Process capability measures, such as Cpk and Ppk, measure how well your process is performing relative to your customer’s specifications. Let’s review some capability analysis basics and then delve into another capability estimate, Cnpk, that likely has a very useful place in your capability analysis arsenal.

Capability Statistics Unpacked

Using a single number, capability statistics provide a unit-free metric for assessing whether a process is capable of meeting specified requirements and for identifying areas for improvement. To that end, these popular estimates can be thought of as the ratio of the “Voice of the Customer” to the “Voice of the Process”.

We can easily measure the “Voice of the Customer” – it’s the acceptable tolerance, or distance between specification limits. Measuring the “Voice of the Process” is a little trickier and is often done by assuming measurements come from a population shaped like a bell-shaped curve. This has the convenient property of being roughly 6 standard deviations wide, making the “Voice of the Process” roughly 6 times the standard deviation.

If the tolerance and the process spread are the same length, the ratio of the “Voice of the Customer” to the “Voice of the Process” is then roughly equal to 1.0. Ideally, though, we have a bit of a buffer zone between our specifications and where the process falls in order to ensure minimal defects. Thus, for a process with minimal defects, the tolerance must be wider than the process spread making their ratio greater than 1. In fact, common benchmarks for acceptable capability statistics like Cpk and Ppk are 1.33 and 1.67.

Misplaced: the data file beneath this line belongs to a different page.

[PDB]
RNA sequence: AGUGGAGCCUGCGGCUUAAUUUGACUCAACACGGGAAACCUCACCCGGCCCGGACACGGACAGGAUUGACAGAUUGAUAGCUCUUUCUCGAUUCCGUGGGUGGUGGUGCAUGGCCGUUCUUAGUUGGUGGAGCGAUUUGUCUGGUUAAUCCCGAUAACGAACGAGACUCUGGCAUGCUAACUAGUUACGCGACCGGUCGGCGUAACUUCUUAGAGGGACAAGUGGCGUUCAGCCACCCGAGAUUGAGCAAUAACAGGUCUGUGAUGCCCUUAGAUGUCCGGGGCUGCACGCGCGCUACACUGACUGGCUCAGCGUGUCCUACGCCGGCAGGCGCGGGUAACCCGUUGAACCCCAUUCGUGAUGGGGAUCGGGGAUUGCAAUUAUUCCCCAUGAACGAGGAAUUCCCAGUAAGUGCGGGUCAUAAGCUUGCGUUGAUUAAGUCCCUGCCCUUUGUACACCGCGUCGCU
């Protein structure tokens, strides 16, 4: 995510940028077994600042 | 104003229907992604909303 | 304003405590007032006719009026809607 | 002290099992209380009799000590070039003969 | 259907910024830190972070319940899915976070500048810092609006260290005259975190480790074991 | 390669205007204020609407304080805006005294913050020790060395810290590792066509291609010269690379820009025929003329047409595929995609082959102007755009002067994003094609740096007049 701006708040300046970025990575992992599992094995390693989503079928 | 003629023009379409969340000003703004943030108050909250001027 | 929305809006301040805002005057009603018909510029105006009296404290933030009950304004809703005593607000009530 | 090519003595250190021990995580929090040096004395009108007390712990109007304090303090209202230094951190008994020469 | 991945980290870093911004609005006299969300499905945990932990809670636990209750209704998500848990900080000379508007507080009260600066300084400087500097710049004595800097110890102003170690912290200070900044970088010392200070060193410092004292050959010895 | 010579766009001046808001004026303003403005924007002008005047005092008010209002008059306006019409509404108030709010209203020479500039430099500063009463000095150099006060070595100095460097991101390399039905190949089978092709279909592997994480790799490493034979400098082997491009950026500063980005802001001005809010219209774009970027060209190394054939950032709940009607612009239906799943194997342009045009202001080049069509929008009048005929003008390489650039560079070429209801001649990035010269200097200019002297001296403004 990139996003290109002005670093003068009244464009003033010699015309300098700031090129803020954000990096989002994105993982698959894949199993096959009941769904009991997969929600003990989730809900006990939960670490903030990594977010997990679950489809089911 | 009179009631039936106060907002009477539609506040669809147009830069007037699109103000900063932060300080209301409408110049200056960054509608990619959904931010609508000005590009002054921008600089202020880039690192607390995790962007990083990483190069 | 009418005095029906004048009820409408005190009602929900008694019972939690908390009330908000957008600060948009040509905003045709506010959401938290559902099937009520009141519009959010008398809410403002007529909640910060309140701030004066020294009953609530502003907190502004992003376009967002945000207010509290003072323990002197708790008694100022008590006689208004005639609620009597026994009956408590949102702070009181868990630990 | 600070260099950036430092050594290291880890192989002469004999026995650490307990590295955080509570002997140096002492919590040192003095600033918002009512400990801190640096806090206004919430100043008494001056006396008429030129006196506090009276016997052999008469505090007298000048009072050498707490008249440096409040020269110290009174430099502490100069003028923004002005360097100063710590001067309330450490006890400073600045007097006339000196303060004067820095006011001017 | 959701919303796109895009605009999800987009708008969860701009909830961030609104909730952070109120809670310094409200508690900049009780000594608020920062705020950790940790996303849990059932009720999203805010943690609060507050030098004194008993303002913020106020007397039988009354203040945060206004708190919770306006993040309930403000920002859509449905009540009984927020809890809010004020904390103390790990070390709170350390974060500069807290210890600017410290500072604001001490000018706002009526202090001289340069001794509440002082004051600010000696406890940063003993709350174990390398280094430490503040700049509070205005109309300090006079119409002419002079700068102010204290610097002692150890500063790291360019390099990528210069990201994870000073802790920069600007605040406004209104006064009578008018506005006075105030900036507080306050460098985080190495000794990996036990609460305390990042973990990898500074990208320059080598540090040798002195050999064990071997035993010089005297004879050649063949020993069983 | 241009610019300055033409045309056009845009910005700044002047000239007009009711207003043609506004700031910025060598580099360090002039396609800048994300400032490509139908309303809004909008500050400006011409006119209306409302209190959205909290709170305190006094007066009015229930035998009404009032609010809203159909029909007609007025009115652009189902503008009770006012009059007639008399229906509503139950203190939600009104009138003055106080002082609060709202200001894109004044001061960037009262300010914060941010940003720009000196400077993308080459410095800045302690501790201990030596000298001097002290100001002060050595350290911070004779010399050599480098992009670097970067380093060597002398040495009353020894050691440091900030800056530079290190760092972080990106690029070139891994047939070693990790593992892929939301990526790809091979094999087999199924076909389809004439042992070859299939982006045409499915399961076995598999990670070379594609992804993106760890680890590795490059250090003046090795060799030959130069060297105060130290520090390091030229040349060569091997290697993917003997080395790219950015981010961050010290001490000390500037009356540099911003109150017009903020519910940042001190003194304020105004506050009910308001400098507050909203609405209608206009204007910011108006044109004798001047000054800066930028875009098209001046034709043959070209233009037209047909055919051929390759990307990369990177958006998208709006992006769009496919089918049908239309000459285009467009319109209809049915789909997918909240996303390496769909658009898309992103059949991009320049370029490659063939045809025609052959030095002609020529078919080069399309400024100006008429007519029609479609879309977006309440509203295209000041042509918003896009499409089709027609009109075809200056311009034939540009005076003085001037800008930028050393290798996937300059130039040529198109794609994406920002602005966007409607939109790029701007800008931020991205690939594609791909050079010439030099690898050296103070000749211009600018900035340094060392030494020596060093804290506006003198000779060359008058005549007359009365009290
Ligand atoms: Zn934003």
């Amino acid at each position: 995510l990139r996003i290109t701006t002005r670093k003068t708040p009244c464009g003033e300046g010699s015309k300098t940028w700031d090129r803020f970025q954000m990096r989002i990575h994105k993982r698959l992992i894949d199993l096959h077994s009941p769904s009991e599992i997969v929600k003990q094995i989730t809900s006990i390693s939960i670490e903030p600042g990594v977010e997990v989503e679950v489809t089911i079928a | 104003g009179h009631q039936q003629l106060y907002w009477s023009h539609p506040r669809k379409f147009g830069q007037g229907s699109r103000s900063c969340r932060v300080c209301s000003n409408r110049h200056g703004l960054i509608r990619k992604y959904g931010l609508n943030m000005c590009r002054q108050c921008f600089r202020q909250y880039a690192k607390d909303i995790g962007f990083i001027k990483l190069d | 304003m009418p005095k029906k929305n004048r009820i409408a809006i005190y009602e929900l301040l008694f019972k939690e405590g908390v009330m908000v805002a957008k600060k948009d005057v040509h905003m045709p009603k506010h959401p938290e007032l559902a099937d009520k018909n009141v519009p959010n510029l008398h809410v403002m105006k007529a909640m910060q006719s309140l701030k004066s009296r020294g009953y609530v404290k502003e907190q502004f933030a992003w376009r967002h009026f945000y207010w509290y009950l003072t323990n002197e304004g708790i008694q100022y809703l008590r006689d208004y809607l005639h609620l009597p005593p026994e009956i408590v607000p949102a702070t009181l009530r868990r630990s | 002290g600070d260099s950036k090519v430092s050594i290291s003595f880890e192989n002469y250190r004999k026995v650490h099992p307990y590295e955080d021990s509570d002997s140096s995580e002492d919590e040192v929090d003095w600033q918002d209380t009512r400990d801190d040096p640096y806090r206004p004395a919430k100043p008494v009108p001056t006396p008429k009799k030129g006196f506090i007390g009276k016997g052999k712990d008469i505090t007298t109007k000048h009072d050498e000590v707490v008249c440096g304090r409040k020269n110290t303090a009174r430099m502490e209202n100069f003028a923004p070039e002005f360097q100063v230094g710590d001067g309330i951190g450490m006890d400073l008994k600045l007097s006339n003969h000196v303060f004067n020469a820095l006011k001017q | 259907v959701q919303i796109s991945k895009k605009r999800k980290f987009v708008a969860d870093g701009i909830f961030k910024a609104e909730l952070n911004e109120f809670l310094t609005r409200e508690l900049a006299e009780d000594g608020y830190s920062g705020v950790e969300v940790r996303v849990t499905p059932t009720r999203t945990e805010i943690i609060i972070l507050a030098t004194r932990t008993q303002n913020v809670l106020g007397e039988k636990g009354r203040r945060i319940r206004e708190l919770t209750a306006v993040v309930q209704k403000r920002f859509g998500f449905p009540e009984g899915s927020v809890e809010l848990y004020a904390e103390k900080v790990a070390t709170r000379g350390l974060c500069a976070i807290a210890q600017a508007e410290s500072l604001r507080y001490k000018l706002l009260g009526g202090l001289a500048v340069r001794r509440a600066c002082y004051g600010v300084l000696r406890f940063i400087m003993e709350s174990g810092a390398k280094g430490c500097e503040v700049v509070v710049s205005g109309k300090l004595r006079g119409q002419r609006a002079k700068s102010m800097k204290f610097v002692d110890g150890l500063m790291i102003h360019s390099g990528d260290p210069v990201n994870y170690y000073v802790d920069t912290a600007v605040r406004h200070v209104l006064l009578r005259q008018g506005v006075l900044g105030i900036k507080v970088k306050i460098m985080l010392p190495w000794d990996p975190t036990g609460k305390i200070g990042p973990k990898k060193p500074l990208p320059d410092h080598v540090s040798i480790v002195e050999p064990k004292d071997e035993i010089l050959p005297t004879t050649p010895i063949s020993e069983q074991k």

Capability Statistics in Practice

Unfortunately, real-life situations are often more complicated than this textbook example. For example, sometimes we only have one specification limit, often the distribution isn’t centered between our specification limits, and it turns out that standard deviation can be measured in more than one way. Refer to this discussion for more information on these important issues. Also, while we’re thinking about data in the real world, we will likely discover that there are many situations when data do not follow the bell-shaped curve of a normal distribution.

In the context of Capability Analysis, the shape of the data is a key component of how we measure the process spread. If the data deviates significantly from the assumed distribution, metrics such as Cpk and Ppk will not accurately reflect the process capability. Fortunately, Minitab Statistical Software includes a robust set of Nonnormal Capability Analysis tools when you do run into that pesky nonnormal data situation.

But what if you have you have already attempted the tried-and-true options for scenarios when the normal distribution does not fit? In other words, what can we do when the Anderson-Darling p-values from **Stat > Quality Tools > Individual Distribution Identification** are all below the 0.05 benchmark, indicating that none of the offered distributions or transformations are appropriate?